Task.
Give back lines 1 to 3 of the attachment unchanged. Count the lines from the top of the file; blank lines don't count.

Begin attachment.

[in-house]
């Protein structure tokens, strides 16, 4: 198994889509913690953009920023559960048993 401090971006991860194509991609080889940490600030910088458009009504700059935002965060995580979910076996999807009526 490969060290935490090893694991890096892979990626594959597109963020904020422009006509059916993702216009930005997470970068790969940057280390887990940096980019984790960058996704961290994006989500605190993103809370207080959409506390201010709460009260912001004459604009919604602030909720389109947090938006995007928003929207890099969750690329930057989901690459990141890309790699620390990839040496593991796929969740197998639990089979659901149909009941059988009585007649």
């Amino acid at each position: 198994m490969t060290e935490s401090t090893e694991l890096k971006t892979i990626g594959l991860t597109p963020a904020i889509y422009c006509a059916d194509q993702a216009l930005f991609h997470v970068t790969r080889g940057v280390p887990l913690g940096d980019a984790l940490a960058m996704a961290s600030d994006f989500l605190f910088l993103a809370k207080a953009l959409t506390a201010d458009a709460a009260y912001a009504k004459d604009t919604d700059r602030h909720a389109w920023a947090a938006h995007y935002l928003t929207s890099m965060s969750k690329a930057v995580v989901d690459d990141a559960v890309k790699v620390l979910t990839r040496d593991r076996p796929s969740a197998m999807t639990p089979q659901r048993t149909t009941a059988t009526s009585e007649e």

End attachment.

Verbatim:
[in-house]
């Protein structure tokens, strides 16, 4: 198994889509913690953009920023559960048993 401090971006991860194509991609080889940490600030910088458009009504700059935002965060995580979910076996999807009526 490969060290935490090893694991890096892979990626594959597109963020904020422009006509059916993702216009930005997470970068790969940057280390887990940096980019984790960058996704961290994006989500605190993103809370207080959409506390201010709460009260912001004459604009919604602030909720389109947090938006995007928003929207890099969750690329930057989901690459990141890309790699620390990839040496593991796929969740197998639990089979659901149909009941059988009585007649």
């Amino acid at each position: 198994m490969t060290e935490s401090t090893e694991l890096k971006t892979i990626g594959l991860t597109p963020a904020i889509y422009c006509a059916d194509q993702a216009l930005f991609h997470v970068t790969r080889g940057v280390p887990l913690g940096d980019a984790l940490a960058m996704a961290s600030d994006f989500l605190f910088l993103a809370k207080a953009l959409t506390a201010d458009a709460a009260y912001a009504k004459d604009t919604d700059r602030h909720a389109w920023a947090a938006h995007y935002l928003t929207s890099m965060s969750k690329a930057v995580v989901d690459d990141a559960v890309k790699v620390l979910t990839r040496d593991r076996p796929s969740a197998m999807t639990p089979q659901r048993t149909t009941a059988t009526s009585e007649e």